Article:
James Joule

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In existographies, James Joule (137-66 BE) (1818-1889 ACM) (IQ:180|#175) (ID:2.57|70) (PR:428|65AE / physicist:10) (Murray 4000:16|P) (SIG:10) (Kanowitz 50:17) (Cropper 30:3|T) (GPE:28) (Becker 160:62|4L) (CR:123) (LH:9) (TL:137|#78) was an English physicist and engineer, noted for []

Quotes

Quotes | By

The following are quotes:

“The mechanical equivalents of heat determined by the various series of experiments given in this paper are 823, 795, 820, 814, and 760. The mean of the last three, which I take as least liable to error, is 798 lb, a result so near 838 lbs, the equivalent which I deduced from my magnetical experiments, as to confirm, in a remarkable manner, the above explanation of the phenomena described in this paper, and to afford a new and, to my mind, powerful argument in favor of the ‘dynamical theory of heat’ which originated with Bacon, Newton, and Boyle, and has been at a later period so well supported by the experiments of Rumford, Davy, and Forbes.”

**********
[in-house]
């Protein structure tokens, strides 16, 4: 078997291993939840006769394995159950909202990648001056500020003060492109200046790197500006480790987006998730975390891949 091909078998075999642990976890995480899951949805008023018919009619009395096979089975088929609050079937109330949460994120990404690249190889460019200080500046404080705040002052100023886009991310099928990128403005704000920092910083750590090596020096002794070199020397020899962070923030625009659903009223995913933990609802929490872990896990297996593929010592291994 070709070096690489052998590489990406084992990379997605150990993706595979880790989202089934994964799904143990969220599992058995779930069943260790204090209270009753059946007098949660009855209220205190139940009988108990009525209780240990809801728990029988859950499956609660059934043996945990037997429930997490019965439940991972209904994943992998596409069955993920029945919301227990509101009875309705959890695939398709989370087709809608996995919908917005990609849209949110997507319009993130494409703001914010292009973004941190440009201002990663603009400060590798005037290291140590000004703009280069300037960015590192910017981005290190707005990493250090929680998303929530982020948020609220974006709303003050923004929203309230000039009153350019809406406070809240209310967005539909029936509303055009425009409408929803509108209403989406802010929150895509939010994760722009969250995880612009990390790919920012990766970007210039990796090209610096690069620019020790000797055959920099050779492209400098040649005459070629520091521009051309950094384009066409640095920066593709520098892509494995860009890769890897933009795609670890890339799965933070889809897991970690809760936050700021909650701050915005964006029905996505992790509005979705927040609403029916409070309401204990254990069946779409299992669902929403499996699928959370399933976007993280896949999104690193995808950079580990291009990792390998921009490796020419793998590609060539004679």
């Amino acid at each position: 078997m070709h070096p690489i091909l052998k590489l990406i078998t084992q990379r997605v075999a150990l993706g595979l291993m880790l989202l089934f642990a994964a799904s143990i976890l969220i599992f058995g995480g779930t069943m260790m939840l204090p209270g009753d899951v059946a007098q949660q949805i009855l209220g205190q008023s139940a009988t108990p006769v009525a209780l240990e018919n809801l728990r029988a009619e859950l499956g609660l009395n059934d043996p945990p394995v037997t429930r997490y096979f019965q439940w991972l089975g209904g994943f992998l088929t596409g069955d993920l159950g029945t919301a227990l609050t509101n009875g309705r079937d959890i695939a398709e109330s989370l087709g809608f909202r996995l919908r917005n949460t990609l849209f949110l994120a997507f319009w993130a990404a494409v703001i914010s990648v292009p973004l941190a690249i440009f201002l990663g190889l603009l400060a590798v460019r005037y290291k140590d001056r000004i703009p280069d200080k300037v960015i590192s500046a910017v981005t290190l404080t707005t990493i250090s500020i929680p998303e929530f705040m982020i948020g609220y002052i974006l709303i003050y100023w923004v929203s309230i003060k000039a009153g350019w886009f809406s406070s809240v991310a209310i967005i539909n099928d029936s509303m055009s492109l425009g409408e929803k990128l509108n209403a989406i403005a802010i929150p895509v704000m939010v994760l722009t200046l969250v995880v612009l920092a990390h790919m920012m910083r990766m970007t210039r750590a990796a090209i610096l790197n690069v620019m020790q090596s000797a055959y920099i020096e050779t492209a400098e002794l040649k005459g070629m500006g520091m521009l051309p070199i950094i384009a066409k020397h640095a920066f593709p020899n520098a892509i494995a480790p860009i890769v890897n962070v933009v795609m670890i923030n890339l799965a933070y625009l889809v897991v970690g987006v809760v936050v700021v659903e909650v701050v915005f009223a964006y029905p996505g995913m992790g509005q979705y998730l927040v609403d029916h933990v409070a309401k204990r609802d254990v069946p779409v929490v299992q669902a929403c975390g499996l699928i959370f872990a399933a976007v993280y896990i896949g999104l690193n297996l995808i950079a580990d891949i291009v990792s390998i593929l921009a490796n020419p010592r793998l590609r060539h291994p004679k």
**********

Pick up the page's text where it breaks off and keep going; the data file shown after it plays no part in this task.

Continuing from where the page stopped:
— James Joule (1844), “On the Changes of Temperature produced by the Rarefaction and Condensation of Air” (pg. 187)[1]
“It was from Dalton’s instruction, that I first formed a desire to increase my knowledge of original research.”
— James Joule (c.1870), Publication

End matter

See also

  • Joule (unit)
  • Joule’s first law
  • Joule’s second law
  • Joule on religion

References

  1. (a) Joule, James. (1844). “On the Changes of Temperature produced by the Rarefaction and Condensation of Air” (abstract) (by: Dr. Roget) (note: paper, supposedly was rejected by Royal Society), Proceedings of the Royal Society, Jun 20; published in: Philosophical Magazine, 3; May; both in: Scientific Papers, Volume One (pg. 171-89; quote, pg. 189). Publisher.
    (b) Cardwell, Donald. (1971). From Watt to Clausius: the Rise of Thermodynamics in the Early Industrial Age (pg. 235; image, plate 23). Cornell University Press.

External links

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